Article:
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Assignment Fox Cities

Tuesday, Aug, 5 2014

     Arnie Nettekoven spent 30 years on the Appleton police department, starting
in 1960.   Since retiring in 1990, Nettekoven still does police work of sorts.   He's
the custodian of the agency's museum, housed in the lower level of the police
department.
     When you visit the museum you'll witness how officers performed their duties
for many decades.   You'll see weapons police used in protecting communities,
the uniforms they wore, an old police "call box" found on many street corners,
a hand-held radar detector, and a polygraph machine.
     Nettekoven is proud of a number of items housed there, including lots of police
badges and patches, plus an extradition order signed by then-New York Governor
Franklin Delano Roosevelt, ordering a suspect's return to Appleton.
     You'll find the story on our website, whby.com, under Audio Vault and Assignment
Fox Cities.  You'll also find photos of the items on our website under photo galleries.
     Police offer tours of the museum.  Just call ahead.

posted by: Ray Waiter 3 month(s) ago Comment On This Post


Ray Waiter

Friday, Aug, 1 2014

     Police work, police science, has changed dramatically in recent decades.
Those changes are clearly demonstrated in the memorabilia on display
in the Appleton police department museum. 
     The public gets a chance to see those changes Tuesday, August 5th, when
police hold  an open house in the lower-level of the police department from
9 a.m. until noon. 
     There's an extradition order for a Wisconsin man, signed by then-New York
Governor Franklin Delano Roosevelt; a replica of a machine gun, used by
Appleton police in the 1930s; and a collage of pictures of men and women
who served the city in public service roles.
     Retired officer Arnie Nettekoven, who served from 1960 to 1990, is
custodian of the collection.  His badge, number 186, is on display.
     History buff or not, it's a collection you should see.  We have a sneak
preview of the memorabilia on our home page, whby.com., under
photo galleries.
     Enjoy!


posted by: Ray Waiter 3 month(s) ago Comment On This Post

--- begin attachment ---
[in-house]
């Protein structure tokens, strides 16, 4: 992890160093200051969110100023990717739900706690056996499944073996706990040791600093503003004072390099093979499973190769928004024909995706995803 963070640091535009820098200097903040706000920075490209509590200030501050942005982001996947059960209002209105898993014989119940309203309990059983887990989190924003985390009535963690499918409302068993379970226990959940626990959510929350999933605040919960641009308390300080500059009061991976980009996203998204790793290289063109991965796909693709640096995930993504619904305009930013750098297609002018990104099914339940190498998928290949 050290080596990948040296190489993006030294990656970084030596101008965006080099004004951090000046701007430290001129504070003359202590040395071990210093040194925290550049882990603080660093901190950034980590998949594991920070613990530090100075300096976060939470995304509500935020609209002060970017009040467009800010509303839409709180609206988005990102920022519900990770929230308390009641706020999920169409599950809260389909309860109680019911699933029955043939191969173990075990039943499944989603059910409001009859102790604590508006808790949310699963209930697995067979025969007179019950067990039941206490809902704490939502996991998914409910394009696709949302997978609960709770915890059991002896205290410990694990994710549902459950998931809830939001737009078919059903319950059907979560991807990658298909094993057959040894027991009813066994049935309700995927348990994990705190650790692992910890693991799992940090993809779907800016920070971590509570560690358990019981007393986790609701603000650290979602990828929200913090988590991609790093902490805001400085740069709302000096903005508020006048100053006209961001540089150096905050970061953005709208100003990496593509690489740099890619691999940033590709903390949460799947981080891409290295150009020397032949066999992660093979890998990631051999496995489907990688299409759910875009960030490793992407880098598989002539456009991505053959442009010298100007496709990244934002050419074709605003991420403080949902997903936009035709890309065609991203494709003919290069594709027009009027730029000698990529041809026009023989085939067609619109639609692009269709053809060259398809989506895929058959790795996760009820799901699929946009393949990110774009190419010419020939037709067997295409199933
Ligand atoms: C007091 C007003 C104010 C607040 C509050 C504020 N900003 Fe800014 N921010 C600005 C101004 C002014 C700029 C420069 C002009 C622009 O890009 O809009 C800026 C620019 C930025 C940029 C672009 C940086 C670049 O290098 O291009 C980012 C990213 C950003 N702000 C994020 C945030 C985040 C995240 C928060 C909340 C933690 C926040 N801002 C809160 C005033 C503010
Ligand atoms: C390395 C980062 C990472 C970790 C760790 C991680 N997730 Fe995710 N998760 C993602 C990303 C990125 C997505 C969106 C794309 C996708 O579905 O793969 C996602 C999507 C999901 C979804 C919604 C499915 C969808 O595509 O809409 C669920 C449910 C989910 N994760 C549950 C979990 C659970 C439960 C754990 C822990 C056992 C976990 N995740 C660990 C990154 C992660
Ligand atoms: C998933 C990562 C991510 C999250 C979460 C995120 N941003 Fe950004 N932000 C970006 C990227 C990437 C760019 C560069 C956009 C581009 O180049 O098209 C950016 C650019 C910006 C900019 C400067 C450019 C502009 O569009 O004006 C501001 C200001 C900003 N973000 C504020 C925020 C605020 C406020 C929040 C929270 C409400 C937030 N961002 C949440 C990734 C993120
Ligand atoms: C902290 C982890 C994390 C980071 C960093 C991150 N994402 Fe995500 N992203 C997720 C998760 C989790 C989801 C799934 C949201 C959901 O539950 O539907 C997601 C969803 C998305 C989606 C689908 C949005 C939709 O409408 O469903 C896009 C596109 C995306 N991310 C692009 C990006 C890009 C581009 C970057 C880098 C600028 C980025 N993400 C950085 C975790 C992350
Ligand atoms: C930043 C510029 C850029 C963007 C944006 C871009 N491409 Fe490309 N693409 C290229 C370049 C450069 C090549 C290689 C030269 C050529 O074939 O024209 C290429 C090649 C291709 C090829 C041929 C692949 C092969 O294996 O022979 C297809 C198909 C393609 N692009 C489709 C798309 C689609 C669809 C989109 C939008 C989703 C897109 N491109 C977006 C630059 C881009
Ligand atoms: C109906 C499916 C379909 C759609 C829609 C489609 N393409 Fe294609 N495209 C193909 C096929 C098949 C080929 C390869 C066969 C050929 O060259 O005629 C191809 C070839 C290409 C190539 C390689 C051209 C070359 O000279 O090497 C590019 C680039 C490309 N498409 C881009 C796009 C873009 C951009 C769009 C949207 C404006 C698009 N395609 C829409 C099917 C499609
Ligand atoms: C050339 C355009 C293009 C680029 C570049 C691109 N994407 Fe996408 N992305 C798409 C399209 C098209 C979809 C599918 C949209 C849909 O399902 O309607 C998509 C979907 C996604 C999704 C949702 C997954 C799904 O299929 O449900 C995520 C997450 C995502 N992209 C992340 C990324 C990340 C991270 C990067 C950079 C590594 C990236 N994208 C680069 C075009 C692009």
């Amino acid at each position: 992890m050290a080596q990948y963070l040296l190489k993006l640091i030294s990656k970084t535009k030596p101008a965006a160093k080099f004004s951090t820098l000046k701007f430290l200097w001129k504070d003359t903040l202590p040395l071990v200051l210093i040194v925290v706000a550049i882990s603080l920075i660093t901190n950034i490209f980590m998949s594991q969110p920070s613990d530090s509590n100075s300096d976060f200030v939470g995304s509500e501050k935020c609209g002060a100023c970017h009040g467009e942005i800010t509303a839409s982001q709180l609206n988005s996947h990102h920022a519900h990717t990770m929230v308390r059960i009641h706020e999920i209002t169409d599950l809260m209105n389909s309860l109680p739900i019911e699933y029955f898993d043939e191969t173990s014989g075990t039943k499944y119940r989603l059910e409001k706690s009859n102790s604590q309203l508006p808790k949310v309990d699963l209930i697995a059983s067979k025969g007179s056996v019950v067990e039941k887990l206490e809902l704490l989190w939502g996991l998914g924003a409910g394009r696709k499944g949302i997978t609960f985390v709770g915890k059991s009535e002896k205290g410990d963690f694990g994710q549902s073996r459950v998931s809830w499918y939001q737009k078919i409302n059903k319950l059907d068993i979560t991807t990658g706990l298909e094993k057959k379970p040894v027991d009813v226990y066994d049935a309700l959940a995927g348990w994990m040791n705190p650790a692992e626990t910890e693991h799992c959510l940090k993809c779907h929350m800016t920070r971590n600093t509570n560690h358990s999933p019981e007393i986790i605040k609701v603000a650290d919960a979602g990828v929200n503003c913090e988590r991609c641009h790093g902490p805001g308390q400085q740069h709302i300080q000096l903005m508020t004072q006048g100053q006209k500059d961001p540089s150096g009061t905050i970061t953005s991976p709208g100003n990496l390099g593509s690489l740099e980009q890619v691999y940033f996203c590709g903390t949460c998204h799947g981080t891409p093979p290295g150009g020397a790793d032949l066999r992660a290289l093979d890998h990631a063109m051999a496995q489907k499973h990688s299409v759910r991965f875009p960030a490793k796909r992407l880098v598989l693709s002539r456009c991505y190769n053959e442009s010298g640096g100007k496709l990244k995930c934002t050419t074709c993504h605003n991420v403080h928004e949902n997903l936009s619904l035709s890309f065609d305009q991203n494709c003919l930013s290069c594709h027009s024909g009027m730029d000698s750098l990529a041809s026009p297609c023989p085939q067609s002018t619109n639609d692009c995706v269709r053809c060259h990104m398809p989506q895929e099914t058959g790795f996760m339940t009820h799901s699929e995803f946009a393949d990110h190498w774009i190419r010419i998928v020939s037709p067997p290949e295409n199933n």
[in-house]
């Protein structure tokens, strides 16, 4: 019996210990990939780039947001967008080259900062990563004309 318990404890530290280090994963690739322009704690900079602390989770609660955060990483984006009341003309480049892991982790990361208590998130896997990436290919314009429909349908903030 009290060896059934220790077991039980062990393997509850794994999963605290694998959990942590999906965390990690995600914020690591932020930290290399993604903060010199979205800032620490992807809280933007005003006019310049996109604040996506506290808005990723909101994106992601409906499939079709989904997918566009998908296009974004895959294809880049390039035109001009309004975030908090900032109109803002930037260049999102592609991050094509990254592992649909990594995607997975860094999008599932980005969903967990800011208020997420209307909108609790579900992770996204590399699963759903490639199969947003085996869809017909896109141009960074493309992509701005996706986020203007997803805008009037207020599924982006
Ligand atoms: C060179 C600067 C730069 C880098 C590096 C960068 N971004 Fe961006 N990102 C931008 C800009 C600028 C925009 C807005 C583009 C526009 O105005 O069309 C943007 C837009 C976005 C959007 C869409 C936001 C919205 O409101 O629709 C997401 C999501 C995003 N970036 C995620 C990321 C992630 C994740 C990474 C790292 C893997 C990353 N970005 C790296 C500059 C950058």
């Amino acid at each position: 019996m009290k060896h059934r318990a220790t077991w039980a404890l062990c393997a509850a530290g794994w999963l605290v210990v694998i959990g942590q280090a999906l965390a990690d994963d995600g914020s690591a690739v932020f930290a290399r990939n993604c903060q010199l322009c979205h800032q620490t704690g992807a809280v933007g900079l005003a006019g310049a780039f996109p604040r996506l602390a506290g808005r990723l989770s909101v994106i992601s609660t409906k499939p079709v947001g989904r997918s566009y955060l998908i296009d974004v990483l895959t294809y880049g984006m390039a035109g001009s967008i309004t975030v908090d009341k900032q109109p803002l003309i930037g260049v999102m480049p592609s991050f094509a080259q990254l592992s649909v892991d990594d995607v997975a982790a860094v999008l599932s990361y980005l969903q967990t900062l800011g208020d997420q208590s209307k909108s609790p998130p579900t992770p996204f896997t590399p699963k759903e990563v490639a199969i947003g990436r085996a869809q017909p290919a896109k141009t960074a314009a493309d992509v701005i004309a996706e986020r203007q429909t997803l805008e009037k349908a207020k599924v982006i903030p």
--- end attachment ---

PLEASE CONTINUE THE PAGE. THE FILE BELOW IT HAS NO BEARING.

Assignment Fox Cities

Tuesday, Jul, 1 2014

     Matt Reynebeau has retired after 37 years at Xavier High School.  Twelve
years as a math teacher, 25 as principal.  But you won't find him sitting in a
backyard chaise lounge.
     In retirement, you'll find Reynebeau in a kitchen, making what have become
his famous Mr. Reyenbeau chocolate chip cookies.  Initially, the cookies were
sold at fund-raising events for ACES, the area's Catholic education system,
and during Catholic Education Week.
     If you have had one you know they are a chocolate-lovers delight.
     Matt Reynebeau and the cookies are the subject of an Assignment
Fox Cities, posted on our website, whby. com.   You'll find the program
under Audio Vault.


 

posted by: Ray Waiter 4 month(s) ago Comment On This Post


Assignment Fox Cities

Wednesday, Jun, 25 2014

     About 8 years ago, Outagamie county implemented a Child Death Review Committee.
The committee studies why children and adolescents die, with a goal of preventing
similar deaths in the future.
     Public Health Manager Mary Dorn details the committee's work, what happens at
periodic reviews and how the data are used.  Local reports become part of a
national registry.
     Hear about the committee's work on Assignment Fox Cities, heard Friday, June 27th,
on WHBY, at 6:45 a.m., 12:45 p.m. and 5:45 p.m.
    
    
    

posted by: Ray Waiter 5 month(s) ago Comment On This Post


Assignment Fox Cities

Tuesday, Jun, 17 2014

     Hugh Holly of Appleton had struggled with alcohol abuse for several
years, but that's in his past.  Now Holly can boast of four decades of
absolute sobriety.
     Holly grew-up in Pennsylvania, enrolled at Lawrence University,
planning a career in medicine.  But bars along College Avenue were a
distraction.  He left the university after a few semesters.
     Because he had roots in Waupaca, Wisconsin, Holly moved to a cottage
and became what he calls "a grease monkey."    Finally admitting he had
a problem, Holly called a "hotline," seeking help for the addiction.
     The help came, along with a new job opportunity, as an alcohol and
drug counselor, first of all for Waupaca county.  That training catapulted
Holly into his current position; executive director of Nova Counseling
Services in Oshkosh.
     Hear Holly's heart-warming story on Assignment Fox Cities.  You'll
find it on our website, whby.com, under Audio Vault.

posted by: Ray Waiter 5 month(s) ago Comment On This Post


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